Good Session With therapist

Discussion in 'General Parenting' started by Bunny, Jul 3, 2013.

  1. Bunny

    Bunny Active Member

    difficult child had an appointment with the therapist this morning. He went in to talk to her, and about 20 minutes into the session I was asked to come in to join the conversation. After we talked about what I was brought in for the therapist turned to me and asked how I thought things were going at home. I told her I saw great effort on difficult child's part at times, but then went on to explain about how he treats easy child and how he expects easy child to play with him constantly. We talked about this for a bit when the therapist said something that I have been saying for years, and what no one else seemed brave enough to say to him:

    "I think you want your brother to play with you because your can BULLY him into doing what you want, and you can't do that with your friends."

    I have been trying to get someone, ANYONE, to tell difficult child that his actions towards his younger brother are the same as bullying for a very long time. Everyone, up until now, has said that I was wrong. husband, my in-laws, everyone. No one but me seemed to see bully tendencies in his behavior.

    Now that the word has been thrown out there, we'll see where it takes us.
  2. TerryJ2

    TerryJ2 Well-Known Member

    Woo hoo!
    I'm glad therapist did that. It has such a huge impact coming from a professional. We can say the same thing a million times and it has little or no effect.
    Way To Go!
  3. DammitJanet

    DammitJanet Well-Known Member Staff Member

    I have been thinking that for a long time myself. Your poor youngest son has to be so frustrated. Im actually glad my boys were spaced the way they were and Jamie was ADHD with Cory the youngest and the biggest problem. While Cory caused Jamie enough grief, he couldnt really hurt him.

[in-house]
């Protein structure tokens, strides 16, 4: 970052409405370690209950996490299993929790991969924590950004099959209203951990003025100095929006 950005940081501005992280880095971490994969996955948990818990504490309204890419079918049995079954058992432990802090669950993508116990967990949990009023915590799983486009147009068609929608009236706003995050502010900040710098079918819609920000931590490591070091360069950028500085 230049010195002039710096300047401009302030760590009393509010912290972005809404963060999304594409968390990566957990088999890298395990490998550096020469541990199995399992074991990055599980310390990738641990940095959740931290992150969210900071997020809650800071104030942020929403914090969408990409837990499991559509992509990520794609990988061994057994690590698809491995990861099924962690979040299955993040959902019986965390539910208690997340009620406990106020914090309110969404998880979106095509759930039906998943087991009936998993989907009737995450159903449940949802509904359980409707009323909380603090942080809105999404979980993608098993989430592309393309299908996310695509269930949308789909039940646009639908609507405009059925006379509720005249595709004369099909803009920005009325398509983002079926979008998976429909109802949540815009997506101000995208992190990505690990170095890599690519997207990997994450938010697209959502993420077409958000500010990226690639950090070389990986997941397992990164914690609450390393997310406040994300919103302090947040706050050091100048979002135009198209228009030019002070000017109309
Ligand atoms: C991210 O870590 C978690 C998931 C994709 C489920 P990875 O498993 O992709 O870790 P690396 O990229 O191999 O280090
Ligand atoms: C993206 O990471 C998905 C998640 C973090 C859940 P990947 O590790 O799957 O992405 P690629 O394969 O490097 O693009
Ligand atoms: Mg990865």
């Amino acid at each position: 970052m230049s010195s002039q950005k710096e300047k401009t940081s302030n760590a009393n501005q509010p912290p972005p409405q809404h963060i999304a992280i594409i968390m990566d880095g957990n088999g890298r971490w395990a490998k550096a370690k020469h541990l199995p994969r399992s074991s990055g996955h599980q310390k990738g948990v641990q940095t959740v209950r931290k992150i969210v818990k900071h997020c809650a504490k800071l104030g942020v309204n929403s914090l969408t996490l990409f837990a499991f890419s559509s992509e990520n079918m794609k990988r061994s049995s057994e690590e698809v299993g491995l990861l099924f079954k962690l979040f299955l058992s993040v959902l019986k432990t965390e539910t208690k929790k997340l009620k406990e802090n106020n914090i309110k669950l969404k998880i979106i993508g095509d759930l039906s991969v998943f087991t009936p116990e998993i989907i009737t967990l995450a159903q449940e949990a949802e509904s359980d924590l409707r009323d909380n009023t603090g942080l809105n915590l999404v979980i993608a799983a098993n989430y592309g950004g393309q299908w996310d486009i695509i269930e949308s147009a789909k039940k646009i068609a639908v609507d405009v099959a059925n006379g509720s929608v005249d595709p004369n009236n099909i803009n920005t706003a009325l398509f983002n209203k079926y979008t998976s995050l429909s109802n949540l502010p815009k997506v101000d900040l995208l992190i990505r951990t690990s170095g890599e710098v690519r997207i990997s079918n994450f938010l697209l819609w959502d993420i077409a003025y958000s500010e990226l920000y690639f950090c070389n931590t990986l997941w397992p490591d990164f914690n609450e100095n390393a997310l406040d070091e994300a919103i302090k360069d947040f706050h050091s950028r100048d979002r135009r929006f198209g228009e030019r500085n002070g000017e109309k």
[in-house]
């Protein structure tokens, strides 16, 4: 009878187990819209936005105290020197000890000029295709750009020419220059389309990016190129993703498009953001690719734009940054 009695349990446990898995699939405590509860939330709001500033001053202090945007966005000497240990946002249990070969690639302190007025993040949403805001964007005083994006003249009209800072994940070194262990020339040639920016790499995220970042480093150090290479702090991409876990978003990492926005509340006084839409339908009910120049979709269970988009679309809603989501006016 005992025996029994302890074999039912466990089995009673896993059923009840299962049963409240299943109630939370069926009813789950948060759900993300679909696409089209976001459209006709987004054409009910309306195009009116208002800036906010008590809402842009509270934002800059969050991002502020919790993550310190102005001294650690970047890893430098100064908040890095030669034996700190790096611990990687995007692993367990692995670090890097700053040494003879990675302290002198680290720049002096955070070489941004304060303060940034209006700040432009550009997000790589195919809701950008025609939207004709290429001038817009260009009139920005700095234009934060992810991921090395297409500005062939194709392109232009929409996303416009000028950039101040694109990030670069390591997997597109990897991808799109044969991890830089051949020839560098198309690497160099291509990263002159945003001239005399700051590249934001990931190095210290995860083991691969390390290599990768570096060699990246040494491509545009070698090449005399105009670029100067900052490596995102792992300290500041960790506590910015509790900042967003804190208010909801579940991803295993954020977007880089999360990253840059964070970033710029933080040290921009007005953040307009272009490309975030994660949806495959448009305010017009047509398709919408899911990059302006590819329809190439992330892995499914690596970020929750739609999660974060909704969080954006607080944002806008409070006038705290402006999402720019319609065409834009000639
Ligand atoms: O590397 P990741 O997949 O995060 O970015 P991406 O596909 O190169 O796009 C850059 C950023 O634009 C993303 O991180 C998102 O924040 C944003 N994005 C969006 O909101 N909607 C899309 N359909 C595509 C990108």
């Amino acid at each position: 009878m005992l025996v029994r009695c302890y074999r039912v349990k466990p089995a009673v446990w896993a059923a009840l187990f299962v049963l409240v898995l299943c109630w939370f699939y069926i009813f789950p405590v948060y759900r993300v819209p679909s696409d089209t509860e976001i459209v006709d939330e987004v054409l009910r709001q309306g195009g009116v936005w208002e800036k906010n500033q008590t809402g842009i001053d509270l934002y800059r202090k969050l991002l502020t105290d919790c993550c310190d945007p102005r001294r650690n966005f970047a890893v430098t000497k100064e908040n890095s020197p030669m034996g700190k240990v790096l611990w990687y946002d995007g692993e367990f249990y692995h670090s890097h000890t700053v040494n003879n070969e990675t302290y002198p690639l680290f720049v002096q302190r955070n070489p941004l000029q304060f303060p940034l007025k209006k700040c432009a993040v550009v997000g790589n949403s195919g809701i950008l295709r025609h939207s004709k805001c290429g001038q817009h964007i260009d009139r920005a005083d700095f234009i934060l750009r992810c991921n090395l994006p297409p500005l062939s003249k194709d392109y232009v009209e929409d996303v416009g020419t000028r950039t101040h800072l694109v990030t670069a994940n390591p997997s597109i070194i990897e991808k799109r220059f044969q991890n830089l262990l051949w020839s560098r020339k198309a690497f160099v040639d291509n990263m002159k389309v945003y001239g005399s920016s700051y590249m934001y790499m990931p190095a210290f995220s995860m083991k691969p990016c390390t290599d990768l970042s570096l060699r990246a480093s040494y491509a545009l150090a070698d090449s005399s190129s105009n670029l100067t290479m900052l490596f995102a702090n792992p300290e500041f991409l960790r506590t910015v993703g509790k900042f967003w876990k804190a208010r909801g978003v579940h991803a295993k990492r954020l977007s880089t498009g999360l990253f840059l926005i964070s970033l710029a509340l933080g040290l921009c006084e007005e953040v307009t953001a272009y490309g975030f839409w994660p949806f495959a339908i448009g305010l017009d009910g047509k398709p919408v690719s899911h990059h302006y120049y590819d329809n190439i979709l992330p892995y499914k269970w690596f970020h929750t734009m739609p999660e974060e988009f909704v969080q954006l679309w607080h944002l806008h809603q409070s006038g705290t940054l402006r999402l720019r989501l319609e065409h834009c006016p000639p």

With all the issues your difficult child has with always wanting to be right next to his younger brother, you are going to have to figure out some way to make him realize they are two separate people. There is a considerable age difference there too. What a 9 year old does and what a 14 year old should want to do are two totally different things. One is a teen and one isnt even a preteen really.

    So with easy child going and doing his things, what things does difficult child like to do with himself? There has to be something. If he cant think of something, find him something. Someone needs lawns cut, dogs walked, there has to be a video game club somewhere. I think that is what dungeons and dragons is.
  4. SuZir

    SuZir Well-Known Member

    I have to agree with Janet. Your boys need to be separated more. If difficult child isn't able to come up with fun things to do with same age peers, you have to help him with that. Interaction with them is something he needs. Playing with his little brother is not helping him develop skills he needs.
  5. Bunny

    Bunny Active Member

    Yesterday was a good day because they spent a good chunk of it apart. difficult child asked a friend to come over (big step for him) and easy child went to play over at is friend's house.

    I asked difficult child yesterday if he wanted me to check in the library if they have a D&D club. At first be hesitated because the set that he's playing with is older (it belonged to husband's youngest brother. mother in law saves EVERYTHING and difficult child asked if he could play it one day), but I told him that if needing a newer version of the game is needed that that would be no problem, so he said that he would be interested. He has a bowling lesson this morning and I told husband that he had to take him. At some point today I'll run over to the library and see. I thought I saw something in the monthly flyer that they send out, but I couldn't find anything on their web site when I looked yesterday.

    I know what they need is separation, but for some reason, no one here seems to back me up on that. "They're brothers and they want to play together. Isn't that nice?" No, not really.